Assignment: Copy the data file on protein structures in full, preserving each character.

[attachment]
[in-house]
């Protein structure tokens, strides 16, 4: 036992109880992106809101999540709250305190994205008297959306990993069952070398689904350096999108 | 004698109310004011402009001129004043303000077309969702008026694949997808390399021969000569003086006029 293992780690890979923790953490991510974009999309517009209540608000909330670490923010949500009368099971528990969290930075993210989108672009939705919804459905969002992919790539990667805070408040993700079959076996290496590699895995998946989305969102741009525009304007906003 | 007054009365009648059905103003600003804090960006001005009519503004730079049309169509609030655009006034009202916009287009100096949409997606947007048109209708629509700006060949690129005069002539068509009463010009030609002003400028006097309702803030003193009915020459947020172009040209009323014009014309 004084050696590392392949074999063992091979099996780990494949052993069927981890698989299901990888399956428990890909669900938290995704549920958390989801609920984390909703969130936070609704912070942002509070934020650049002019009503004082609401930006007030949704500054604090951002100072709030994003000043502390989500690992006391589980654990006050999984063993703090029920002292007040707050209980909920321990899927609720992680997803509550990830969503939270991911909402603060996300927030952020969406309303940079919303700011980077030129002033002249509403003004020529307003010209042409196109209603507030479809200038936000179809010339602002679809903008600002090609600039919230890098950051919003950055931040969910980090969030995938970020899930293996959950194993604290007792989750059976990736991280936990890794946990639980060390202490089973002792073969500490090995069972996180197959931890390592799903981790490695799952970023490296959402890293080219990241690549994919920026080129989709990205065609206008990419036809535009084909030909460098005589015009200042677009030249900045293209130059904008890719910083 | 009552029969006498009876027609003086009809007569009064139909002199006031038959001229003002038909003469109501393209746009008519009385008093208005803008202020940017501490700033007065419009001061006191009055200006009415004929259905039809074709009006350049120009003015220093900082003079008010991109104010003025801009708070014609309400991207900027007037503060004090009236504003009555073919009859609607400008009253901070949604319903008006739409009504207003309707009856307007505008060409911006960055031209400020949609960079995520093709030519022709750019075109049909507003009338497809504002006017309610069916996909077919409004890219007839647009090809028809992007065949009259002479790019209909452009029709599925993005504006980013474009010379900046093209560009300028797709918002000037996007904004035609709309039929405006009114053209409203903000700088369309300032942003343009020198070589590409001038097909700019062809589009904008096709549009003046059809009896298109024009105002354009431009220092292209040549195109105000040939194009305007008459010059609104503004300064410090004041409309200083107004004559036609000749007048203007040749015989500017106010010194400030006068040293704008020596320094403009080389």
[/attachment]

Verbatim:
[in-house]
């Protein structure tokens, strides 16, 4: 036992109880992106809101999540709250305190994205008297959306990993069952070398689904350096999108 | 004698109310004011402009001129004043303000077309969702008026694949997808390399021969000569003086006029 293992780690890979923790953490991510974009999309517009209540608000909330670490923010949500009368099971528990969290930075993210989108672009939705919804459905969002992919790539990667805070408040993700079959076996290496590699895995998946989305969102741009525009304007906003 | 007054009365009648059905103003600003804090960006001005009519503004730079049309169509609030655009006034009202916009287009100096949409997606947007048109209708629509700006060949690129005069002539068509009463010009030609002003400028006097309702803030003193009915020459947020172009040209009323014009014309 004084050696590392392949074999063992091979099996780990494949052993069927981890698989299901990888399956428990890909669900938290995704549920958390989801609920984390909703969130936070609704912070942002509070934020650049002019009503004082609401930006007030949704500054604090951002100072709030994003000043502390989500690992006391589980654990006050999984063993703090029920002292007040707050209980909920321990899927609720992680997803509550990830969503939270991911909402603060996300927030952020969406309303940079919303700011980077030129002033002249509403003004020529307003010209042409196109209603507030479809200038936000179809010339602002679809903008600002090609600039919230890098950051919003950055931040969910980090969030995938970020899930293996959950194993604290007792989750059976990736991280936990890794946990639980060390202490089973002792073969500490090995069972996180197959931890390592799903981790490695799952970023490296959402890293080219990241690549994919920026080129989709990205065609206008990419036809535009084909030909460098005589015009200042677009030249900045293209130059904008890719910083 | 009552029969006498009876027609003086009809007569009064139909002199006031038959001229003002038909003469109501393209746009008519009385008093208005803008202020940017501490700033007065419009001061006191009055200006009415004929259905039809074709009006350049120009003015220093900082003079008010991109104010003025801009708070014609309400991207900027007037503060004090009236504003009555073919009859609607400008009253901070949604319903008006739409009504207003309707009856307007505008060409911006960055031209400020949609960079995520093709030519022709750019075109049909507003009338497809504002006017309610069916996909077919409004890219007839647009090809028809992007065949009259002479790019209909452009029709599925993005504006980013474009010379900046093209560009300028797709918002000037996007904004035609709309039929405006009114053209409203903000700088369309300032942003343009020198070589590409001038097909700019062809589009904008096709549009003046059809009896298109024009105002354009431009220092292209040549195109105000040939194009305007008459010059609104503004300064410090004041409309200083107004004559036609000749007048203007040749015989500017106010010194400030006068040293704008020596320094403009080389």